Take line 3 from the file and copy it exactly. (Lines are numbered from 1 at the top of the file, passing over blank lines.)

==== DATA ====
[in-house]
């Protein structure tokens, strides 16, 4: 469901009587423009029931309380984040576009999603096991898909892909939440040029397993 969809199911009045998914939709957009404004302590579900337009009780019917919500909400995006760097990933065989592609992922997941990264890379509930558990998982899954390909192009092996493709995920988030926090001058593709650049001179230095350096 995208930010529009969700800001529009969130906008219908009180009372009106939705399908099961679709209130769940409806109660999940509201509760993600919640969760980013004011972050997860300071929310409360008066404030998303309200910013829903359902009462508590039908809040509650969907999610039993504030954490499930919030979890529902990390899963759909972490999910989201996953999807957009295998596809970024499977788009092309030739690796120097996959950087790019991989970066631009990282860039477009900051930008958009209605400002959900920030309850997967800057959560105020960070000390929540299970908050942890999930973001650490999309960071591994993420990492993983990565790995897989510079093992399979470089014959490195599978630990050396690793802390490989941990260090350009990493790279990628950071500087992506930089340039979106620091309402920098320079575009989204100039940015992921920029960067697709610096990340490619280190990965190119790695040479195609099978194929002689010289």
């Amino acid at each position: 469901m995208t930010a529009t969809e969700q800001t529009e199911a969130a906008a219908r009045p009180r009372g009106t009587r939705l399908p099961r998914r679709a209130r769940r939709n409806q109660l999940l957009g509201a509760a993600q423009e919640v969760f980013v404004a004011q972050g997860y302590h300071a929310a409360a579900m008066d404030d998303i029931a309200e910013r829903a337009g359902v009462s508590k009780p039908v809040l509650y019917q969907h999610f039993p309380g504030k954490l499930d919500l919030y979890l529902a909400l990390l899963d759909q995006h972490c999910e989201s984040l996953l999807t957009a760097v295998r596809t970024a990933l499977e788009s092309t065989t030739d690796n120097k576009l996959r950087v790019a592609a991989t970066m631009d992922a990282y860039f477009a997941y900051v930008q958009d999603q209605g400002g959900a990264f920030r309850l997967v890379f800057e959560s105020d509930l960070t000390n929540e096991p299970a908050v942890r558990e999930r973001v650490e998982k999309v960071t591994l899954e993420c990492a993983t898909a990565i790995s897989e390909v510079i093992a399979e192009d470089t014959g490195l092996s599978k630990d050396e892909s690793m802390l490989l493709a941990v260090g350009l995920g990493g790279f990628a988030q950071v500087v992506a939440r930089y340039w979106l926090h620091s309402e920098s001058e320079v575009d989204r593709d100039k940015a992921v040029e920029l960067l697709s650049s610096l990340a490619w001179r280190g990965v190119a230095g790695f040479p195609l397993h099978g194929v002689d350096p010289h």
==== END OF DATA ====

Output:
């Amino acid at each position: 469901m995208t930010a529009t969809e969700q800001t529009e199911a969130a906008a219908r009045p009180r009372g009106t009587r939705l399908p099961r998914r679709a209130r769940r939709n409806q109660l999940l957009g509201a509760a993600q423009e919640v969760f980013v404004a004011q972050g997860y302590h300071a929310a409360a579900m008066d404030d998303i029931a309200e910013r829903a337009g359902v009462s508590k009780p039908v809040l509650y019917q969907h999610f039993p309380g504030k954490l499930d919500l919030y979890l529902a909400l990390l899963d759909q995006h972490c999910e989201s984040l996953l999807t957009a760097v295998r596809t970024a990933l499977e788009s092309t065989t030739d690796n120097k576009l996959r950087v790019a592609a991989t970066m631009d992922a990282y860039f477009a997941y900051v930008q958009d999603q209605g400002g959900a990264f920030r309850l997967v890379f800057e959560s105020d509930l960070t000390n929540e096991p299970a908050v942890r558990e999930r973001v650490e998982k999309v960071t591994l899954e993420c990492a993983t898909a990565i790995s897989e390909v510079i093992a399979e192009d470089t014959g490195l092996s599978k630990d050396e892909s690793m802390l490989l493709a941990v260090g350009l995920g990493g790279f990628a988030q950071v500087v992506a939440r930089y340039w979106l926090h620091s309402e920098s001058e320079v575009d989204r593709d100039k940015a992921v040029e920029l960067l697709s650049s610096l990340a490619w001179r280190g990965v190119a230095g790695f040479p195609l397993h099978g194929v002689d350096p010289h």